• And staying with Irish financials a consortium consisting of WL Ross, Carlyle Group and Cardinal Asset Management have bid for the whole of EBS Building society. EBS is for sale and currently under Irish government control. The FT reports that the group has offered EUR550m for a 70% stake and Ireland has not decided on who will win EBS, but according to the CEO of WL Ross, the consortium seems “confident” they will succeed in the bid. The EC would probably like a solution for the EBS by the end of the year. What does this mean for Irish Life & Permanent who also bid for EBS? Well if Irish Life fails in this bid, it could turn its full focus onto Irish Nationwide’s deposit base which was noted earlier in the week that it was also keen on. The outcome for Irish Nationwide’s bond holders will depend very much on the decision by the EC on how the bank should be managed, the good/bad bank solution being one of them. Stay tuned.
  • Google’s share in the U.S. market for smartphones jumped 42%t while BlackBerry maker Research In Motion Ltd. lost ground in the quarter ended in July, according to ComScore Inc. data. The share of phones running on Google’s Android operating system rose to 17 percent from 12 percent in the period through April, research company ComScore said today in a statement. RIM, the market leader, fell to 39.3 percent from 41.1 percent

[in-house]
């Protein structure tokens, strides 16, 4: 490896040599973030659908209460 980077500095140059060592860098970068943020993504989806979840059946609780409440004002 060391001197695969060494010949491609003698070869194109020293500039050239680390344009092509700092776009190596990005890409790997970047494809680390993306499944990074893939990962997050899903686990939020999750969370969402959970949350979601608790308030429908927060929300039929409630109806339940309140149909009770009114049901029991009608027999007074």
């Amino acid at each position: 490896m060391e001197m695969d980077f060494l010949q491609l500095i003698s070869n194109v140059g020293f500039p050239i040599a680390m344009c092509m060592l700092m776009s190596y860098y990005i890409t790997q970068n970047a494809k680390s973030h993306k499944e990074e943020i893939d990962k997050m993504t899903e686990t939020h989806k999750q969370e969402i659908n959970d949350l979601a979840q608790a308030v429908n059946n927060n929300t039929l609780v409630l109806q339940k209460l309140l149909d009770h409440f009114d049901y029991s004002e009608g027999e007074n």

• Microsoft and Yahoo! , new partners in the Internet-search field, gained less than 1 percentage point of U.S. market share against Google Inc. last month, according to ComScore Inc. Google remains the dominant search provider, with 65.4 percent of the U.S. market in August, compared with 65.8 percent in July, Reston, Virginia-based ComScore said today. Yahoo rose to 17.4 percent from 17.1 percent, while Microsoft’s Bing climbed to 11.1 percent from 11 percent.
  • Royal Dutch Shell and BP stand to make “serious profit” by pumping carbon dioxide from European power plants into North Sea oil fields, according to Petroleum and Renewable Energy Company Ltd. Putting carbon dioxide into old oil wells may yield profits of as much as $40 a metric ton in the next decade, Stewart Whiteley, managing director at the consultant known as Petrenel, said today at a seminar at London’s Geological Society. “You can start making serious profits out of this,” Whiteley said. ”It’s a matter of whoever gets there first.” Enhanced oil recovery involves pumping carbon dioxide
    into underground reservoirs to extract more crude than would otherwise be obtained through natural pressure. The process has the advantage of extending the lifespan of an oil field, while permanently burying the pollutant. Carbon capture and storage has been touted as a way of slashing emissions of CO2, a greenhouse gas blamed for climate change. Kinder Morgan Energy Partners Ltd. and Denbury Resources Inc., two pipeline operators in the U.S., are profiting on transporting and storing CO2, Whiteley said.